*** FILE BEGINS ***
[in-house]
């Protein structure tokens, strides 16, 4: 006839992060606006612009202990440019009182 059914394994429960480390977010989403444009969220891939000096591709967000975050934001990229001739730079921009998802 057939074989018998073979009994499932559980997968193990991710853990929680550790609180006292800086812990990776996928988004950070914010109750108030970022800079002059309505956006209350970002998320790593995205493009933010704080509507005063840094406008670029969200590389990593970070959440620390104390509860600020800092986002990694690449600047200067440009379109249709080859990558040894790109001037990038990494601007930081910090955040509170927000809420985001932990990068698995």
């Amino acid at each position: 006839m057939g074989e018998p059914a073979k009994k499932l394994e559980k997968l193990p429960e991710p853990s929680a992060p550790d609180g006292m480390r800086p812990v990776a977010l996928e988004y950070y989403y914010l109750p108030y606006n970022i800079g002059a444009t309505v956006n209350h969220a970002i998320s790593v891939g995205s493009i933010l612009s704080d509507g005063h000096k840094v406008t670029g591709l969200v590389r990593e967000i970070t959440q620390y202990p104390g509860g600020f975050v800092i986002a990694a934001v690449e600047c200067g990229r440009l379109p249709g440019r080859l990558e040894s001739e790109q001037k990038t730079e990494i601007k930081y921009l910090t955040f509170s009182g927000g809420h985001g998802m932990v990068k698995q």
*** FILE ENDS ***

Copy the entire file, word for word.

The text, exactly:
[in-house]
């Protein structure tokens, strides 16, 4: 006839992060606006612009202990440019009182 059914394994429960480390977010989403444009969220891939000096591709967000975050934001990229001739730079921009998802 057939074989018998073979009994499932559980997968193990991710853990929680550790609180006292800086812990990776996928988004950070914010109750108030970022800079002059309505956006209350970002998320790593995205493009933010704080509507005063840094406008670029969200590389990593970070959440620390104390509860600020800092986002990694690449600047200067440009379109249709080859990558040894790109001037990038990494601007930081910090955040509170927000809420985001932990990068698995």
């Amino acid at each position: 006839m057939g074989e018998p059914a073979k009994k499932l394994e559980k997968l193990p429960e991710p853990s929680a992060p550790d609180g006292m480390r800086p812990v990776a977010l996928e988004y950070y989403y914010l109750p108030y606006n970022i800079g002059a444009t309505v956006n209350h969220a970002i998320s790593v891939g995205s493009i933010l612009s704080d509507g005063h000096k840094v406008t670029g591709l969200v590389r990593e967000i970070t959440q620390y202990p104390g509860g600020f975050v800092i986002a990694a934001v690449e600047c200067g990229r440009l379109p249709g440019r080859l990558e040894s001739e790109q001037k990038t730079e990494i601007k930081y921009l910090t955040f509170s009182g927000g809420h985001g998802m932990v990068k698995q």